By Abby Spegman
Valerie Switzler grew up on the Warm Springs Indian Reservation hearing family members speak Kiksht, the Wasco language. When her great-aunt, one of the last speakers of Kiksht, died in 2006, Switzler decided to go back to school and devote her professional life to preserving indigenous languages.
Switzler earned her master’s degree in global indigenous nation studies and now works as the culture and heritage manager for the Confederated Tribes of Warm Springs. Next week she will travel to Washington, D.C., to accept the Excellence in Community Linguistics Award from the Linguistic Society of America, where she will also meet indigenous language experts from around the world.
“In the language is the words of our sacred song. It holds the words for our medicine — not just for our bodies but for our minds. It’s the key to our sovereignty,” she said. “You can’t have the culture and the tradition without the language.”
Warm Springs is home to three languages. According to Switzler, there are about 50 speakers of the Warm Springs language Ichishkiin, also called Sahaptin, left on the reservation.
But there is just one remaining speaker of Northern Paiute language, and the last Kiksht speaker is now gone .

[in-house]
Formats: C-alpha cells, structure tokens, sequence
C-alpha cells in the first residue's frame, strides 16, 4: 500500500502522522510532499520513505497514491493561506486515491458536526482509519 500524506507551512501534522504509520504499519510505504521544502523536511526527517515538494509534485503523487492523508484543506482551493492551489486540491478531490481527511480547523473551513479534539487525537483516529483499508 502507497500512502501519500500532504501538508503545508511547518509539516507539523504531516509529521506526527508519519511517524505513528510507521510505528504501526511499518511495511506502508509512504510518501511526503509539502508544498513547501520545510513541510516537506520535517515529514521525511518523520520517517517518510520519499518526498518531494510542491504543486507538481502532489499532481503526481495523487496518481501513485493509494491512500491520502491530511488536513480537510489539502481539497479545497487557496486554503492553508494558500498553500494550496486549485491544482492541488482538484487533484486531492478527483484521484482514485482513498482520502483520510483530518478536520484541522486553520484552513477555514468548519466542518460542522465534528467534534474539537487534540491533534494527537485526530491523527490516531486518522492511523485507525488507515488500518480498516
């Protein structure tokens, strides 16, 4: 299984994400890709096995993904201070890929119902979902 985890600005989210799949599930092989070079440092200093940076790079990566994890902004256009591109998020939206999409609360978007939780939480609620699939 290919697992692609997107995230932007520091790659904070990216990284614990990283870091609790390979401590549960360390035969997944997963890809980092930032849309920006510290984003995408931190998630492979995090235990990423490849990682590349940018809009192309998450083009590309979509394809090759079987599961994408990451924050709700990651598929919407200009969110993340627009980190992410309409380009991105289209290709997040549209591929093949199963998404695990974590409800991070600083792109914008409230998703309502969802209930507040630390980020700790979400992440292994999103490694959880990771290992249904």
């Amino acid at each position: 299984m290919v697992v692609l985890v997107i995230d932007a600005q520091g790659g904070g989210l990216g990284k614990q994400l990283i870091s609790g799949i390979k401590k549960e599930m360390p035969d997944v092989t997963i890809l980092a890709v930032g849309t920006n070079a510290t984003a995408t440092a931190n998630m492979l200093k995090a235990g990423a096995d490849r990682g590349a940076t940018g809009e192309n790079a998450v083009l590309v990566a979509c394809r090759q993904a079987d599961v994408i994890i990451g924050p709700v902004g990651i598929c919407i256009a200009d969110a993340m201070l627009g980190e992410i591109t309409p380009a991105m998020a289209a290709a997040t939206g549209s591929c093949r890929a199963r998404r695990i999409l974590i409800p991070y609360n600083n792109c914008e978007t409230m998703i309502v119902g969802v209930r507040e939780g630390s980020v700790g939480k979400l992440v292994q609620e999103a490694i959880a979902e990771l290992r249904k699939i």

Switzler, 55, calls herself semi-fluent in Kiksht, enough so to teach it on the reservation and at Central Oregon Community College’s campus in Madras. She is one of a handful of teachers of these languages in the area and is working to recruit more to help keep the languages alive.
Switzler oversees Warm Springs’ language archive and classes in each language offered both to the community and students at Warm Springs K-8 Academy, a public school. She helped start an immersion preschool program that opened in 2011 and emphasizes involvement from parents and grandparents, extending lessons to the older generations.
“All around us, the world is English,” she said. “The community wants it (lessons), the kids want it, we just have to build the teacher base to do it.”
This is her second year teaching at COCC. Switzler said she uses classes as a way to recruit would-be Kiksht teachers. She has two so far.
— Reporter: 541-617-7837,